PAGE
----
Latest Kaiser Health News Stories
For new medical residents, this has been a year like no other. In part that’s because getting from here to there — from medical school to residency training sites — has been complicated by the coronavirus.
El sistema de salud pública de los Estados Unidos ha subsistido en la precariedad durante décadas y carece de los recursos necesarios para enfrentar la peor crisis de salud en un siglo.
The U.S. public health system has been starved for decades and lacks the resources necessary to confront the worst health crisis in a century. An investigation by The Associated Press and KHN has found that since 2010, spending for state public health departments has dropped by 16% per capita and for local health departments by 18%. At least 38,000 public health jobs have disappeared, leaving a skeletal workforce for what was once viewed as one of the world’s top public health systems. That has left the nation unprepared to deal with a virus that has sickened at least 2.6 million people and killed more than 126,000.
To assess the state of the public health system in the United States, KHN and The Associated Press analyzed data on government spending and staffing at national, state and local levels. Here’s what data we used and how we did it.
KHN and The Associated Press sought to understand how decades of cuts to public health departments by federal, state and local governments has affected the system meant to protect the nation’s health. Here are six key takeaways from the KHN-AP investigation.
California is cutting off funding for COVID-19 testing just when counties say they need more resources in rural and disadvantaged areas.
The National Cancer Institute plans to launch a multisite study next year involving roughly 5,000 women to assess whether self-sampling at home for the human papillomavirus that causes cervical cancer is comparable to screening in a doctor’s office.
Carmen Quintero had symptoms of COVID-19, couldn’t get tested and ended up with a huge bill. She also was told to self-isolate and assume she had the coronavirus — which is hard when you live with elders.
In an investigation last year, KHN detailed the rise and fall of Miami businessman Jorge A. Perez’s rural hospital empire, which spanned eight states and encompassed half of the rural hospital bankruptcies in 2019.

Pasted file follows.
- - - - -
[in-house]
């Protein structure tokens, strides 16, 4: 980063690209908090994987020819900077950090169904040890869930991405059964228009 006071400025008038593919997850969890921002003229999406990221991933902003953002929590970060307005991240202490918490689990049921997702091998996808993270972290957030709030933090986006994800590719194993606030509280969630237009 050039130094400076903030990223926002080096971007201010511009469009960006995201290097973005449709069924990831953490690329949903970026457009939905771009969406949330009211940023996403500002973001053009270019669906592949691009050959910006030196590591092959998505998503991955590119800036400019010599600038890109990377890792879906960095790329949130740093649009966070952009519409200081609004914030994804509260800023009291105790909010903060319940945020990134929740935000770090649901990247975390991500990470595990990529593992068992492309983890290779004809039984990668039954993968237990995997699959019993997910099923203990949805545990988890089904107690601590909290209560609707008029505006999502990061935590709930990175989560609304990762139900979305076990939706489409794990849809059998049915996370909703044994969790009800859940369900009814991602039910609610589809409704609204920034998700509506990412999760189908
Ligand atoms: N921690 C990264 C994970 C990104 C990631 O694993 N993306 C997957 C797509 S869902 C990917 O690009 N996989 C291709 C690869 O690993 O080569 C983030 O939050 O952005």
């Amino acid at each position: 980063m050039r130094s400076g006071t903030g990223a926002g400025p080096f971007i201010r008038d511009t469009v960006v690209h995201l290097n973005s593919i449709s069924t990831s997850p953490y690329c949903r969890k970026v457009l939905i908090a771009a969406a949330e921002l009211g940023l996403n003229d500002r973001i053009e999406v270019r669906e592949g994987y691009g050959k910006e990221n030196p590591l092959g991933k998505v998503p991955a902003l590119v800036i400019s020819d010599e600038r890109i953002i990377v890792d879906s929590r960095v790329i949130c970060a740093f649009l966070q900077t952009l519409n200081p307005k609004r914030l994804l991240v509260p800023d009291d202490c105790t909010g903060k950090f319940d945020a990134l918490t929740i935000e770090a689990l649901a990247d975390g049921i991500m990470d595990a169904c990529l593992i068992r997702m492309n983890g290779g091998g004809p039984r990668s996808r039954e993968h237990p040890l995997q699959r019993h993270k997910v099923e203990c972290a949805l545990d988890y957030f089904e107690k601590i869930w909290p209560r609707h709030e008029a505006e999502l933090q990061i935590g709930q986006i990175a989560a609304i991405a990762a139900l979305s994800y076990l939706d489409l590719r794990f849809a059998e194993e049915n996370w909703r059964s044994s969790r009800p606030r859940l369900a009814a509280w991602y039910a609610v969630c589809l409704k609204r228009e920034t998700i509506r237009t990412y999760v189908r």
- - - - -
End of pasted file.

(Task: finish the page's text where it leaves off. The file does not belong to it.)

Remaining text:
For Art Ballard, the local gym was like his second home. The 91-year-old former jeweler relied on his near-daily workouts to stay healthy and for social interaction. But when California instituted its stay-at-home order, Ballard’s physical health suffered. So did his mental health.
As health workers were dying of COVID-19, federal work-safety officials filed just one citation against an employer and rapidly closed complaints about protective gear.
A nurse in Ohio’s prison system. A hospital supply manager who lacked protective gear for himself. A family physician who wrote poems wherever he went. These are some of the people just added to “Lost on the Frontline,” a special series from The Guardian and KHN that profiles health care workers who died of COVID-19.
In a decision that surprised both sides of the polarized abortion debate, the Supreme Court struck down a Louisiana law that would require doctors who perform abortions to have admitting privileges at a nearby hospital. Alice Miranda Ollstein of Politico and Jennifer Haberkorn of the Los Angeles Times join KHN’s Julie Rovner to break down what happened, what comes next and how this case could provide a clue to the one challenging the constitutionality of the Affordable Care Act.
Chief Justice John Roberts joined the court’s liberals in the 5-4 decision that strikes down a state law requiring doctors performing abortions to have admitting privileges at nearby hospitals.
At $3.6 billion a year, California spends more on prison health care than other states spend to run their entire prison systems. But despite the spending, and federal court oversight, prisons across California are struggling to contain deadly outbreaks of COVID-19.
The use of the word “always” makes this claim a stretch.
The pandemic has been marked by a significant amount of misinformation — some spread on purpose — that could prove deadly.
Easy-breezy guest writer Rachel Bluth fills you in on a healthy dose of news from this past week.
KHN Midwest correspondent Cara Anthony appeared on KSDK’s “Today in St. Louis” with host Rene Knott to discuss the unwritten rules that Black teens learn to try to safely navigate other people’s racist assumptions.
KHN senior Colorado correspondent Markian Hawryluk joined KUNC’s Erin O’Toole on “Colorado Edition” and appeared on WNHN’s “The Attitude with Arnie Arnesen” to discuss his recent story on how difficult it is to measure the full death toll from the pandemic.